We are heeding the research results as well as the call from our members that our name no longer represents who we are and the value we add for our employers.
The research they are alluding to is the SLA Alignment Project , although I can't find much specifically on the topic of renaming. Judging from the blog post linked to above, the motivation is the perceived need to come up with a name that means something to companies, executives, or anyone else who relies on the services of specialized libraries.
I'm not sold that a name change is what is needed at this point, or rather, is where the SLA should be investing its energies. As a professional organization, the SLA does represent the profession and is responsible for promoting the profession. However, the language in the announcement suggests that the SLA executive has confused the SLA the organization with being the profession (i.e. "our name no longer represents who we are and the value we add for our employers" (emphasis mine)).
The problem with this is that is makes the exercise of renaming the organization that much harder, since it challenges the professional identities of people, asking them to give a name to what they do. And whatever is decided, a line will be drawn with some people included and others feeling less so.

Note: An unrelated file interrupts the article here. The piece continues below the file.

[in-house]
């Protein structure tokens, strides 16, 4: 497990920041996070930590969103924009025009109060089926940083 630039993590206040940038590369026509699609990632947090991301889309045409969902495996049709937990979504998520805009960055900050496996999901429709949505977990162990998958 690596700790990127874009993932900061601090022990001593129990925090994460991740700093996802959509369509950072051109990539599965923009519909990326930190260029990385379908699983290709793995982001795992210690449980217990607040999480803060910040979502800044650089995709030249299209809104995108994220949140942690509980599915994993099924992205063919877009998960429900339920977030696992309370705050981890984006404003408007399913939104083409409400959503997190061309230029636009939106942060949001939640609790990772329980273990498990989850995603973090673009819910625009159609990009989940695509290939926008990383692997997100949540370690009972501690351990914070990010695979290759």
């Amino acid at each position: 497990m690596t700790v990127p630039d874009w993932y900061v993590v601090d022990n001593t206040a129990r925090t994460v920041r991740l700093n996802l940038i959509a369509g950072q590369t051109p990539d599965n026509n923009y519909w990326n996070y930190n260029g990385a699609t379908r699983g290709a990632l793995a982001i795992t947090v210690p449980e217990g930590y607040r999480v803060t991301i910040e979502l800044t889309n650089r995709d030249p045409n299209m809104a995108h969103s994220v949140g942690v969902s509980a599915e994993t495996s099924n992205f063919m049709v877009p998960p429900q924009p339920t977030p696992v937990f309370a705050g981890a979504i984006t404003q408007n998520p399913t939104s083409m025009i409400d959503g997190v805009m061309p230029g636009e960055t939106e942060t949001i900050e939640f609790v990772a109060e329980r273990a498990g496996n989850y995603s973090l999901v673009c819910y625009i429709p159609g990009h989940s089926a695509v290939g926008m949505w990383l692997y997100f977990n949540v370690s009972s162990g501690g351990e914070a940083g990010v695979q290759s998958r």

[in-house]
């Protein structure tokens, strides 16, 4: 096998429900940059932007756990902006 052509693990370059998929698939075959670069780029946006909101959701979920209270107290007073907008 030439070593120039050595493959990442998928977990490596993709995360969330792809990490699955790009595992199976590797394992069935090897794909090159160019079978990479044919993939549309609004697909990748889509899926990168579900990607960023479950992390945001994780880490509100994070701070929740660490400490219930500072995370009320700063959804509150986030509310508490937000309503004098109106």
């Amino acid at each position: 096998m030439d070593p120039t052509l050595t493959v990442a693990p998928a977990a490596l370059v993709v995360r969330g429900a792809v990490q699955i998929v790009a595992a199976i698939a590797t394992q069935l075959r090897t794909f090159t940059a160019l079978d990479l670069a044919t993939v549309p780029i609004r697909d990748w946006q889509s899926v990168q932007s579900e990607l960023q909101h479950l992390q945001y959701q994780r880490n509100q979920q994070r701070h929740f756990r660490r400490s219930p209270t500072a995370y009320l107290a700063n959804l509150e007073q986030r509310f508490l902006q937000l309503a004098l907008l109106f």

What I'd like to see is what specifically is wrong with Special Libraries Association? I've never liked 'special' as a descriptor, since the links to its origins (specialized libraries) are not clear. 'Association' can't be a problem, so I would guess that it again comes down to 'libraries' being a bad word.
In any case, some folks have started a forum to discuss potential name changes.
Coming up with a better name is going to be a long process, one that will consume a lot of time and resources, and on that is likely to generate a fair amount of heat (as opposed to light) between those involved. It is a costly undertaking, and one that is unlikely to generate any real benefits for its members. Does anyone think that a name change of the professional association is going to create job opportunities for its members?
In the end, I think the SLA would have been better to just stick with SLA, but have it mean nothing. "It used to stand for Special Libraries Association, but now it doesn't mean anything."
There. Done. Now, on to more important things...